Serbian and Afghan red herrings swim into view. The 007 franchise has to cross the world, and so must try to sidestep genuine bones of ideological contention. For long an icon of upscale consumerism more than a carrier of NATO views, the modern Bond could never confront a Bin Laden figure. This version, having chastely declined to press home a romantic advantage with his flame-haired motorbike-loving colleague Ophelia Maidenstone (Deaver does the names in style), is soon off to Dubai in pursuit of the links between Hydt's green garbage and the predicted mass carnage of "Incident Twenty". Then comes Cape Town – with an admiring portrait of the "rainbow nation", and its noble South African Police Service. Bond himself falls for tough detective Bheka Jordaan: both Zulu and Afrikaner, a rainbow in herself. Her endearing grandmother survived the Sharpeville massacre. By now, apoplexy may threaten the more reactionary of 007 buffs.
Bond reflects on his trade of espionage as "that great landscape of subtext where so little is as it seems". True to that vision, and to his special skills, Deaver - after a pyrotechnic showdown - whisks us into a shock-rich coda that recasts everything that has gone before. A twist too far, perhaps? No matter. Deaver has stylishly fulfilled his brief and – I suspect – won over sceptics, just as Bond slowly erodes Bheka's amused scorn for this posh English throwback. Carte Blanche delivers a recycling job that even the sinister Hydt might applaud.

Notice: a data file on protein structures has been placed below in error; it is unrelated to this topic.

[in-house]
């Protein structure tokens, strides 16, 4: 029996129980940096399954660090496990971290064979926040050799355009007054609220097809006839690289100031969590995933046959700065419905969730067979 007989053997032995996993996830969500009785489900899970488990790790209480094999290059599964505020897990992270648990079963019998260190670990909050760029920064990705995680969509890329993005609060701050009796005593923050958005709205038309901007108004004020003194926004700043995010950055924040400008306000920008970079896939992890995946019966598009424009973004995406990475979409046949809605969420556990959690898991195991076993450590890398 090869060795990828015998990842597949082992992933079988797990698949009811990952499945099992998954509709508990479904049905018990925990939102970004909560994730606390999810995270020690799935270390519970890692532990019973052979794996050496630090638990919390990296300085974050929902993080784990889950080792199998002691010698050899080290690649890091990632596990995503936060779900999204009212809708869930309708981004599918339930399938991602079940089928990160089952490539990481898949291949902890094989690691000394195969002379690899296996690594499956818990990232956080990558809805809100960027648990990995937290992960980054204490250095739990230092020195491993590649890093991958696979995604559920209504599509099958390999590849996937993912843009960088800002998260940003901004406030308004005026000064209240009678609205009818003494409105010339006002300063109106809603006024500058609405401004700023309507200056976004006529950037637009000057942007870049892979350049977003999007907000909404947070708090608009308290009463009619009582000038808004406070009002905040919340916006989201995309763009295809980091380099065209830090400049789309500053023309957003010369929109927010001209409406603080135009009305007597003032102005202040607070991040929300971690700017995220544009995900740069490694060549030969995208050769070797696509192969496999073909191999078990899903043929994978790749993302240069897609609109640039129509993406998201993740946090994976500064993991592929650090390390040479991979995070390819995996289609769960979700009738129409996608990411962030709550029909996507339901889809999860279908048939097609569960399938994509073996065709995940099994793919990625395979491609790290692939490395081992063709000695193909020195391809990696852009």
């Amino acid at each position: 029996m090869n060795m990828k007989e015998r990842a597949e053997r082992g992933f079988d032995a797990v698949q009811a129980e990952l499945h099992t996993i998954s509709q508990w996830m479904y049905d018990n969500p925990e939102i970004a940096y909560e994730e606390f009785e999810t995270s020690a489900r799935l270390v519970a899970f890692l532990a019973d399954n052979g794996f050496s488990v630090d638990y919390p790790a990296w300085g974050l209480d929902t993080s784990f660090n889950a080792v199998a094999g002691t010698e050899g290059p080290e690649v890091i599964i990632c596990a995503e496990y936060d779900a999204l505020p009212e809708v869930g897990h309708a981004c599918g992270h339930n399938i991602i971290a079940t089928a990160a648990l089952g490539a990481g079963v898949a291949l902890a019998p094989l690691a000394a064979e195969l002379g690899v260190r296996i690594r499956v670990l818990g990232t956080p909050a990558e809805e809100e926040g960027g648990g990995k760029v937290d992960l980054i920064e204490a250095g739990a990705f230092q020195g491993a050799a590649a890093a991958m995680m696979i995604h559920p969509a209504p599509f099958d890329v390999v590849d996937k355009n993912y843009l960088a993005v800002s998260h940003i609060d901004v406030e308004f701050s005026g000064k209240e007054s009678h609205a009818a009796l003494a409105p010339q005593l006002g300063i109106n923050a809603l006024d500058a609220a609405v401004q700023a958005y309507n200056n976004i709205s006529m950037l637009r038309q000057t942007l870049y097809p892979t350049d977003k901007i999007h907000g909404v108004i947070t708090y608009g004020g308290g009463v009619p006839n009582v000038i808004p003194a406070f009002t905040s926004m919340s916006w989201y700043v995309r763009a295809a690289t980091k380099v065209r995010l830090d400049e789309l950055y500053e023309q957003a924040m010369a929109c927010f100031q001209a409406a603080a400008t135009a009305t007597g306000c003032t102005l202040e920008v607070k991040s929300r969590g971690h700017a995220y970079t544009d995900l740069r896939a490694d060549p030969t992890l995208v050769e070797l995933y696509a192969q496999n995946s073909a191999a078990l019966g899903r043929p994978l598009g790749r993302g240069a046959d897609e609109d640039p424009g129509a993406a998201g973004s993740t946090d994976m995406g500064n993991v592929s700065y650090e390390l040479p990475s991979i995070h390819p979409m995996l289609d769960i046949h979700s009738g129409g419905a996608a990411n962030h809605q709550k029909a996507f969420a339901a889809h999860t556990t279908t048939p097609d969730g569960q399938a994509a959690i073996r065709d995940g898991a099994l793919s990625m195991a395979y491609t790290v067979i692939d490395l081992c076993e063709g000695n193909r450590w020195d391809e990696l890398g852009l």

Losing, and finding, one's place
In Carte Blanche, James Bond is recruited over lunch in that paradoxically famous haunt of spies, The Travellers Club. On Monday, the club played host to a throng of writers and journalists whom I wouldn't trust to keep a secret until they stepped out into Pall Mall. Thankfully, we had to celebrate as loudly as possible the award of the RSL Ondaatje Prize for the literature of place. It went to a book already, and rightly, cheered to the rafters: Edmund de Waal's The Hare With Amber Eyes. Accepting the award, De Waal (above) noted the paradox of his success with a memoir steeped in places, from Odessa to Vienna and Tokyo, yet "profoundly about displacement and diaspora" too.
A fairy-tale ending on the shelf?
It's easy enough to find fairy-tales inside bookshops – but fairy-tales about bookshops? You could wait for one of those until hell (where every title is flogged at 100 per cent discount) freezes over. Yet it currently looks as though the Tale of Waterstone's and the Sick Giant might steer towards the happiest of endings. After a deal that everyone had anticipated but then alarmingly stalled, Russian entrepreneur Alexander Mamut and his A&NN Group has agreed to buy Waterstone's bookshops from enfeebled HMV for £53 million. It gets better. The chain's incoming MD will be none other than James Daunt, who with his cluster of elegant, eclectic and smartly-stocked London outlets has shown how attractive the physical bookstore can still be. How will Daunt, who has built up a boutique estate of half-a-dozen lovely shops in well-heeled areas, cope with a sprawling portfolio of 300-odd? That and many other knotty questions remain on the table. But, for all readers and writers in Britain, this still counts as a moment to savour.